The First Thanksgiving & the Native Americans: A Preschool Lesson
Whet Their Appetite for History
Young children love learning about the past, and this lesson is both educating and entertaining. Centered on the Native Americans, it contains recommended reading, circle-time discussions and song ideas, as well as fantastic activities that will help the children to grow and develop.
Read The Thanksgiving Story by Alice Dalgliesh aloud to the class. Discuss what happens in the story, and ask the children what they think. Ask them how they’d feel if they were the Indians, and how they’d feel if they were the Pilgrims. Ask if they would be scared of the Indians. This activity encourages the children to consider the feelings of others. Use this lesson as an opportunity to evaluate each child’s understanding and social skills.
Plant a Native American Garden
The children will love planting a garden. If you don’t have access to an outside garden, you could grow the garden in deep plastic containers instead.
You will need:
- Gardening Tools
- Seeds – Squash, Green Beans, Lettuce, Corn
- Measuring Tape
Prepare the garden by measuring squares of 12 by 12 inches. Place stakes on the corners, so you know where each area ends. Then allow the children to help plant the vegetables. Each vegetable should have its own ‘garden’ so none are mixed.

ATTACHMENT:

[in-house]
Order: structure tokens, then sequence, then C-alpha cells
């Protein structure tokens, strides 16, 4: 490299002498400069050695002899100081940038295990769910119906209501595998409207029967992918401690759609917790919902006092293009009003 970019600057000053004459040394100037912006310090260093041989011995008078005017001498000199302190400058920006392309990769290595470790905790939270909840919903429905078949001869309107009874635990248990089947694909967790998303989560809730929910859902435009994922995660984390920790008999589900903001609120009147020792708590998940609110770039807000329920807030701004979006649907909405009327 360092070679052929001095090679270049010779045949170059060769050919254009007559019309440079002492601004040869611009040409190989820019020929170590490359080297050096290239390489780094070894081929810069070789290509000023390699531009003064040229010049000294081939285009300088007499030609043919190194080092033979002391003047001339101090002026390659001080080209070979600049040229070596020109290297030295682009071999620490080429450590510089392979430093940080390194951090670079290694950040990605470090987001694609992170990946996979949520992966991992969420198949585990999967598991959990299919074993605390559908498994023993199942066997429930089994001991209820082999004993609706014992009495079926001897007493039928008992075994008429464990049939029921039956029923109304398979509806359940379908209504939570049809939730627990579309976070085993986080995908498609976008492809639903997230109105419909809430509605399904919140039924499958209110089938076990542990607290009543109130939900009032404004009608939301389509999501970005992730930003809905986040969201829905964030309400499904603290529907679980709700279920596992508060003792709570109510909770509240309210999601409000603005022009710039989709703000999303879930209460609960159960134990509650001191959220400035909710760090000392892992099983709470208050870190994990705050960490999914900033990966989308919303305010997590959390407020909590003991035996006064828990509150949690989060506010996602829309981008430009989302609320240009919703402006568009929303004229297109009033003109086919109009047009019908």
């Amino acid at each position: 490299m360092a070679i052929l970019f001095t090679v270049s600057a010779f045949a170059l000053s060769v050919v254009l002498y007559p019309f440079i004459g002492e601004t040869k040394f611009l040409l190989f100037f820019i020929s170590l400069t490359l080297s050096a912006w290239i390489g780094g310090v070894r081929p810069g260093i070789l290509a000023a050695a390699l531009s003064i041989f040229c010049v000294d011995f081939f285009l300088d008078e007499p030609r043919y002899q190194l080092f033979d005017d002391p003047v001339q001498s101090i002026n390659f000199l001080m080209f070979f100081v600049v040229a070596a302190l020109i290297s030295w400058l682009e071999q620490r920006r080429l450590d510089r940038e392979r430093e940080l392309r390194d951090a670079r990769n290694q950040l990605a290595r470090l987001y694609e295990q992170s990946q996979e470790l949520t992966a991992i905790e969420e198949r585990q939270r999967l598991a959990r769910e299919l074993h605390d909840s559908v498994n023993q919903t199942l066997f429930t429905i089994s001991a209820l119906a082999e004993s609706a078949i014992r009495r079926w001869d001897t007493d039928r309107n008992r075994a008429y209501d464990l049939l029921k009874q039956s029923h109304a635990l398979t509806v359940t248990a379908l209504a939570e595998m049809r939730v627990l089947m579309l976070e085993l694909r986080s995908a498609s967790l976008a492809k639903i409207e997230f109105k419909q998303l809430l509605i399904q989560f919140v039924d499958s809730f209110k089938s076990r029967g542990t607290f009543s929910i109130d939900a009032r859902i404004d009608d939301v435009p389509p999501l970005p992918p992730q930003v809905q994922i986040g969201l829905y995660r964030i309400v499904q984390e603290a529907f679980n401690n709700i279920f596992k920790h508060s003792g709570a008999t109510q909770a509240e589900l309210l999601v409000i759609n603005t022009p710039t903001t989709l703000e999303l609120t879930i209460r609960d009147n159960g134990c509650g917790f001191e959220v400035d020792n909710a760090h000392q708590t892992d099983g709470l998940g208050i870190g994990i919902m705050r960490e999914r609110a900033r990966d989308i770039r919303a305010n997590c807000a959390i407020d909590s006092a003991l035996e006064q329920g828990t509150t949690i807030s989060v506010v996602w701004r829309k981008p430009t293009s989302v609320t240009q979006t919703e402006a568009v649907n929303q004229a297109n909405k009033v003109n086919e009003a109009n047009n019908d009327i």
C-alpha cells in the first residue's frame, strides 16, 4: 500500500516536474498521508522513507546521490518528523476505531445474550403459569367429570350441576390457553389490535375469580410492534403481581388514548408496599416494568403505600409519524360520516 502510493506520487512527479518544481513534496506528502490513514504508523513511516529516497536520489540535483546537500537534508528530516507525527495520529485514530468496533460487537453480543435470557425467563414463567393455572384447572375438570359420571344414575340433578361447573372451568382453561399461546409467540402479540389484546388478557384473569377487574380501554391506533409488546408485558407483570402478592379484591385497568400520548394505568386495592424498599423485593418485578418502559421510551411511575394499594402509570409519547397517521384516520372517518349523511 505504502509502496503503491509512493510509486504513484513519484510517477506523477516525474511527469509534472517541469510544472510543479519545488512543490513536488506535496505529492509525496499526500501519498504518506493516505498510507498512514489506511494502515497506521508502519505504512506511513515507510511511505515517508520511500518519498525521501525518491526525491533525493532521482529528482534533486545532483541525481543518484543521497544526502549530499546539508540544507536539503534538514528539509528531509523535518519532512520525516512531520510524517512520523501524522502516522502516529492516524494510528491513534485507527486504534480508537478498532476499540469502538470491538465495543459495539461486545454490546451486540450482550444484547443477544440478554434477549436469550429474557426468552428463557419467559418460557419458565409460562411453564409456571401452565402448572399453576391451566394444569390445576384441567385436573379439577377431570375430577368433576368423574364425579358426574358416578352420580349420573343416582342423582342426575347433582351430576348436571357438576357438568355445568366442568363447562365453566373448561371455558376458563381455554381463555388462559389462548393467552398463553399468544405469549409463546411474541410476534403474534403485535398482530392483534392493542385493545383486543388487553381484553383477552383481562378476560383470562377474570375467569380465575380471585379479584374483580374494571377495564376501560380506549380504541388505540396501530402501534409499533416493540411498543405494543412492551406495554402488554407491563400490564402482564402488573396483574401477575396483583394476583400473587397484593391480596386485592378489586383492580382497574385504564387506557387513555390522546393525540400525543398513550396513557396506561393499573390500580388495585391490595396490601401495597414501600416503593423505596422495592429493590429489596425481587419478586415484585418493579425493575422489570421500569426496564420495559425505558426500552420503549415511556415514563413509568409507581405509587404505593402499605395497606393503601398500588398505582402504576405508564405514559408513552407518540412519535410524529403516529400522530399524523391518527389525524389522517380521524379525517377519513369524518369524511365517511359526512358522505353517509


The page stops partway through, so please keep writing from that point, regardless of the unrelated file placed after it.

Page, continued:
Talk about how the Native Americans lived from the land and would only be able to eat what they had grown. Take photographs as the vegetables grow, and show the children how to tend to the vegetables every day. You could also discuss photosynthesis and a plant's growing process.
Native American Cultures and Dreamcatchers
You will need:
- A Native American Choker
- A Native American Arrow Bag
- A Native American Headdress
- A Native American Dreamcatcher
Hold the objects up one by one, and ask the children what they think they were. Save the dreamcatcher until last. Explain that the choker was used to protect the neck, the head-dress would be worn during battle and feathers added for doing brave things, and the arrow bag was used to carry around arrows for hunting.
Then pull out the dreamcatcher. Explain that it was made to catch all the dreams, trapping bad dreams and letting the good ones slide down the feathers to the sleeping person.
Allow the children to color in pictures of a dreamcatcher, drawing on beads to represent their families, friends, school and pets. Then cut the dreamcatchers out, and suspend them using string. Some children can be invited to show off their dreamcatchers and talk about what beads they added.
Discuss various cultures with the children, and ask why our cultures are different and what we believe. You could finish this topic by reading More Then Moccasins: A Kid’s Guide To Traditional Native American Life by Laurie Carlson, or Tales Of Bear and Deer: Traditional Native American Teaching Stories by Jessie Wolfbear.
You could finish this lesson plan by creating Native American headdresses and singing some Native American songs together. Discuss what the children have learned, both about the Native Americans and about different cultures and history in general. This topic would nicely lead on to a lesson about Thanksgiving or more history lessons.